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dangerous errors, if they wish to check the progress of infidelity, and promote the great interest of the Redeemer's kingdom, let them declare the whole counsel of God, and unfold, as clearly and fully as possible, the great scheme of redemption. This is their indispensable duty, and in the faithful discharge of this duty they will find a great present satisfaction, and a great future reward.
4. If it be the great design of the work of redemption, to display the glory of God; then it is a peculiar privilege to be allowed to preach this everlasting gospel to a sinful and perishing world. The apostle Paul entertained a lively and grateful sense of the favor of God, in giving him this desirable employment: "Unto me, who am less than the least of all saints, is this grace given, that I should preach among the Gentiles the unsearchable riches of Christ.” At another time, speaking of the glorious gospel of the blessed God, which was committed to his trust, he breaks out in this grateful language; "and I thank Christ Jesus our Lord, who hath enabled me, for that he counted me. faithful, putting me into the ministry.” The ministerial office is a good office, and affords the best advantages to those who faithfully discharge it, to attain all that is worthy to be desired in the present life. It gives them a peculiar opportunity of acquiring the largest portion of divine knowledge. All good ministers, have a high relish for divine knowledge, and desire to dive into the deep things of God, and to enlarge their minds with clear and extensive views of his character, his designs, and works. Deep and critical researches into the great work of redemption, never fail to gratify this pure desire after pure knowledge. Studious and pious divines enter the widest field of mental improvement. They move in Осса.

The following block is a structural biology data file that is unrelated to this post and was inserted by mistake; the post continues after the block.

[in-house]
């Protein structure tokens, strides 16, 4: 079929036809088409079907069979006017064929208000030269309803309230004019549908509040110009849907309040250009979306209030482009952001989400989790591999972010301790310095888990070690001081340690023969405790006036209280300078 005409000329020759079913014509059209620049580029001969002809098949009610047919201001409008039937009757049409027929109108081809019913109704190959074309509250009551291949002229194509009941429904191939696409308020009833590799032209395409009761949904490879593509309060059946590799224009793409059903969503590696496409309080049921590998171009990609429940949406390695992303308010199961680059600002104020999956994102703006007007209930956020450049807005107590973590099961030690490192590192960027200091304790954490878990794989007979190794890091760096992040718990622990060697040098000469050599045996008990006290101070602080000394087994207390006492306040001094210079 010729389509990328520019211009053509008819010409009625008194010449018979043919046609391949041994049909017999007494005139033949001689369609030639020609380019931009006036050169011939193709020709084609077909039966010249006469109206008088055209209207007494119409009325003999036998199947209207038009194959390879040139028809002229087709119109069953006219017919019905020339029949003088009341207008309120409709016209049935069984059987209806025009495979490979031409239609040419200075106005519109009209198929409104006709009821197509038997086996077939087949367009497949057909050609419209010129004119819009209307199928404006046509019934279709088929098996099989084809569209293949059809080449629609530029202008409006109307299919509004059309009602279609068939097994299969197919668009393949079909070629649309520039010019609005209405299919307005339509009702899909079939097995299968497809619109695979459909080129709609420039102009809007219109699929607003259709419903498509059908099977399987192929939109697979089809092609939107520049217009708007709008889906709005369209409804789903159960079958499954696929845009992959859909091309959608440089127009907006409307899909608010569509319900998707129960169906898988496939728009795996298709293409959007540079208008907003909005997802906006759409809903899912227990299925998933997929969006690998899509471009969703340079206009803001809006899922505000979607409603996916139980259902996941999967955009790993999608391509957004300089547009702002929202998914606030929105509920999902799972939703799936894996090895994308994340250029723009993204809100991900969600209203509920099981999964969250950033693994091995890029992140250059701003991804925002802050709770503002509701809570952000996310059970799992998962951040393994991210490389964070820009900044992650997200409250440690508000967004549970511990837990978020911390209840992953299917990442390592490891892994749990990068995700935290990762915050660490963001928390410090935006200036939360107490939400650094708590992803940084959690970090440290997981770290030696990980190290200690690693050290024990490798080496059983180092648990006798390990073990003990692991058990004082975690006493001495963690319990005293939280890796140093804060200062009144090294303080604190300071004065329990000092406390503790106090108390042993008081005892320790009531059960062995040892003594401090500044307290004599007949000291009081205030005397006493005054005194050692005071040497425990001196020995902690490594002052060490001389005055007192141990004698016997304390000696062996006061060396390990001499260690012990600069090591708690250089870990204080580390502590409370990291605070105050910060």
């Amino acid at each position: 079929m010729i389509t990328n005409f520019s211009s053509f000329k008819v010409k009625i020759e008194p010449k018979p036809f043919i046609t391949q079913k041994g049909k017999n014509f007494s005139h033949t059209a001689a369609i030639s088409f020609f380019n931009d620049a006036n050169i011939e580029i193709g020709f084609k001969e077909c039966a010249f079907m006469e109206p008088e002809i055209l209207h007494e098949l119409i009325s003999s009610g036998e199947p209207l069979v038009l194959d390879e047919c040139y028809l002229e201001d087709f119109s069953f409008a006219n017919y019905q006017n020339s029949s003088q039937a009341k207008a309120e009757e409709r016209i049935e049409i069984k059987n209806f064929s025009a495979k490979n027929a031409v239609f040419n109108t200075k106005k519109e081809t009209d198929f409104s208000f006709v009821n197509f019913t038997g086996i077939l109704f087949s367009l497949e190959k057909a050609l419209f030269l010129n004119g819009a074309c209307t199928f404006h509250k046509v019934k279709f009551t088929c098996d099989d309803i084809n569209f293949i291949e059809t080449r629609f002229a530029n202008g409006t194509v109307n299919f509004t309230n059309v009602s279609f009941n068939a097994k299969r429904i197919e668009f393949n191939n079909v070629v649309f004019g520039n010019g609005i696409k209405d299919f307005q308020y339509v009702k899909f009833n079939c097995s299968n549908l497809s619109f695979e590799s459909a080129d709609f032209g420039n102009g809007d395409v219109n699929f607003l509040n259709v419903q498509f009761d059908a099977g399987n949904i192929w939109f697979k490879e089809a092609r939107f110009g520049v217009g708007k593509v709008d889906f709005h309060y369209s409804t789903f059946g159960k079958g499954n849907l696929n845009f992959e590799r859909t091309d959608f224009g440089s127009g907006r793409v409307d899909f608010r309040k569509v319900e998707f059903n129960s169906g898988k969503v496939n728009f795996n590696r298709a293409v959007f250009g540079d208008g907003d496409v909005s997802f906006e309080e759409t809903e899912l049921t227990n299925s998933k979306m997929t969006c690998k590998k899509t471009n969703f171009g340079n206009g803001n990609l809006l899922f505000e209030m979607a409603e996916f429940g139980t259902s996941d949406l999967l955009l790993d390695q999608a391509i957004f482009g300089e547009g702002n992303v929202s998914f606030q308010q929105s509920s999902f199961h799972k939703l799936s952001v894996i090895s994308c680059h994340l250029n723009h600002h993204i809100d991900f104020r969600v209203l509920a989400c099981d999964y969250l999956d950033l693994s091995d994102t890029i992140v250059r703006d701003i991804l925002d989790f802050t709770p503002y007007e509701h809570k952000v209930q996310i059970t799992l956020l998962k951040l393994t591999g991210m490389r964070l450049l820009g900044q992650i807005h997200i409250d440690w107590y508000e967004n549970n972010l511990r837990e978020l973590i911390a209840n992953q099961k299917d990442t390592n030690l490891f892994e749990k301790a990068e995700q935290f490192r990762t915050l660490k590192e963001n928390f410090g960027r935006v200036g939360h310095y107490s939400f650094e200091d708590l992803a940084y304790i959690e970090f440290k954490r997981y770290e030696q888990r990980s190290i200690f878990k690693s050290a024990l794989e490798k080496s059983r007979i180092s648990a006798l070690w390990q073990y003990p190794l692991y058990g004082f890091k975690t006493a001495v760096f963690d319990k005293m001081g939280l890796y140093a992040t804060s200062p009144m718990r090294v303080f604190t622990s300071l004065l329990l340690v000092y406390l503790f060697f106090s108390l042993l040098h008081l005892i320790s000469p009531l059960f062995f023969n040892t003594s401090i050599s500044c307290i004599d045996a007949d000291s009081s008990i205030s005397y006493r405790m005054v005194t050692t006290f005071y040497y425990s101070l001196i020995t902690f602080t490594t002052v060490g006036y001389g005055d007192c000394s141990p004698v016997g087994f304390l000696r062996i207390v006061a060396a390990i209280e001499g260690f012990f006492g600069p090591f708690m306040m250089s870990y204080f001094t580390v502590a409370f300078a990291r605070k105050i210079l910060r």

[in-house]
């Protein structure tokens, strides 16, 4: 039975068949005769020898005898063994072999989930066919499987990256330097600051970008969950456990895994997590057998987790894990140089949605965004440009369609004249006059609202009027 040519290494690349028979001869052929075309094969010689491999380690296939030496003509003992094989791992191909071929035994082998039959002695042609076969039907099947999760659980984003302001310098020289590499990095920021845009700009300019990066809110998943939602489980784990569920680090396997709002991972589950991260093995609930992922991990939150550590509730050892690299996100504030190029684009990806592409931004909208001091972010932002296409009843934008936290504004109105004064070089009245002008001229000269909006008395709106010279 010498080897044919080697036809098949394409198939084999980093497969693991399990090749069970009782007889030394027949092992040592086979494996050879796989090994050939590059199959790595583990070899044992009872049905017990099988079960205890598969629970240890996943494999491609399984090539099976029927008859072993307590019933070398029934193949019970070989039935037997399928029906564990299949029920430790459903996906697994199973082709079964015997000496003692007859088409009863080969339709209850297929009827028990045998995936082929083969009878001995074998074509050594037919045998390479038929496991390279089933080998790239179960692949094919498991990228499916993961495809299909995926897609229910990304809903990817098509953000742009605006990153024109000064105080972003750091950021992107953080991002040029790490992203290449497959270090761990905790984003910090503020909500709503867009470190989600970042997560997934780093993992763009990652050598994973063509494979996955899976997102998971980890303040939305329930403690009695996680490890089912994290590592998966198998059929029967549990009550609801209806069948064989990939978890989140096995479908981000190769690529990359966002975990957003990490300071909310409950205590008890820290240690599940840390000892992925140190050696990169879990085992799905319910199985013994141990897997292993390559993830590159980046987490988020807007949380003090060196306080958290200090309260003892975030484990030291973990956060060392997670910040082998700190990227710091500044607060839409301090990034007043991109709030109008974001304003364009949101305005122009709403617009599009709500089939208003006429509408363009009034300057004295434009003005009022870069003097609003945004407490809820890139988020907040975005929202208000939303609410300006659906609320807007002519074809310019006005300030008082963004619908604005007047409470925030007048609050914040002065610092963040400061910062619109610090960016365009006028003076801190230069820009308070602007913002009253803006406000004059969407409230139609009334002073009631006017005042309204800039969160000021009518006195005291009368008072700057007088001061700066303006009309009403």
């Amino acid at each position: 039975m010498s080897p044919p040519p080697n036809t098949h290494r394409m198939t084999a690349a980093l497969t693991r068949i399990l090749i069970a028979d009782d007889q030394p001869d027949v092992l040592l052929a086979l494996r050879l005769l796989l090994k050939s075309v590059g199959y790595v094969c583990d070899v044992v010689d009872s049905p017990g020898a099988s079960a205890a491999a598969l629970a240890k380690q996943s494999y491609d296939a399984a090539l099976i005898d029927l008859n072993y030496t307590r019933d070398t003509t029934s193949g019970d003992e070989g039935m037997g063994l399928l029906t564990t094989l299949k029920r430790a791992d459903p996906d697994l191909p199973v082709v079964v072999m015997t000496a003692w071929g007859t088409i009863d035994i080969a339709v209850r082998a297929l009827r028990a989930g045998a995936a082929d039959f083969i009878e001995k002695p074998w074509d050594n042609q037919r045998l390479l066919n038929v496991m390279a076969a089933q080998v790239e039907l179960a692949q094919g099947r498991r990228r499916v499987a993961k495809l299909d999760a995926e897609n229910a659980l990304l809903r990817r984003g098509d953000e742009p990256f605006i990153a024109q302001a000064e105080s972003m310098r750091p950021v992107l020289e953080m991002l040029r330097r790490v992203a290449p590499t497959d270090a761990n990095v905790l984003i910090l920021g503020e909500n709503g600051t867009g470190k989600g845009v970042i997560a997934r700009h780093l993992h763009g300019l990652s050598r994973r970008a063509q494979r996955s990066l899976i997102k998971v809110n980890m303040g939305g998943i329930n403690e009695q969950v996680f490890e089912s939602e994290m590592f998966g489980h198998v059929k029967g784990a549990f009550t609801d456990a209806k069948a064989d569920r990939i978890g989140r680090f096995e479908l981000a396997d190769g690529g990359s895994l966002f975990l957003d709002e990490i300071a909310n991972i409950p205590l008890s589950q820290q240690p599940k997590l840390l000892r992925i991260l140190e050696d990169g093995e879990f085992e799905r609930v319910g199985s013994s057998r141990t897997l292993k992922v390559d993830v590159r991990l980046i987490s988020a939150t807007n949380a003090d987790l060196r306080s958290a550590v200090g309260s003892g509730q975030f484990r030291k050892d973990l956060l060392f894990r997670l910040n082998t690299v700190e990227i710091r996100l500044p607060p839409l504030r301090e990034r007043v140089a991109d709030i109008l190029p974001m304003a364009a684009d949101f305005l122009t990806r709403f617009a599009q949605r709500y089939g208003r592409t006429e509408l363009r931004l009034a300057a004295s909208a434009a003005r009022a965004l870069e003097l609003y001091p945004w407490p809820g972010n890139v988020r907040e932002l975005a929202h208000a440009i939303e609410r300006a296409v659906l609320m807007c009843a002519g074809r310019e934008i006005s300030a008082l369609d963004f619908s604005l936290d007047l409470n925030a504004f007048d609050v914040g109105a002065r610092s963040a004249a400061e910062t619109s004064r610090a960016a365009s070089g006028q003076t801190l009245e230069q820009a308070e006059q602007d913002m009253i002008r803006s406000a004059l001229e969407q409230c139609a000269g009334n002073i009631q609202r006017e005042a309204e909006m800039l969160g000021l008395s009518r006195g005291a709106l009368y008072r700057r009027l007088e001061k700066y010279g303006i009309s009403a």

a higher sphere than mathematicians and astronomers, or natural and moral philosophers. These study the science of means, but divines soar to a higher region, and study the science of moral ends, which is the highest science in nature. The unsearchable riches of Christ afford materials for the most noble and agreeable discoveries. These are the objects which now employ the attention of principalities and powers in heavenly places, and will employ their attention, and the attention of all holy creatures, to endless ages. The ministers of the gospel may be considered as the lowest order in the highest school in the universe. The knowledge of all other arts and sciences shall fail, but the divine science which they are pursuing shall last forever, and their progress in it shall be like the rising sun, which shineth more and more unto the perfect day.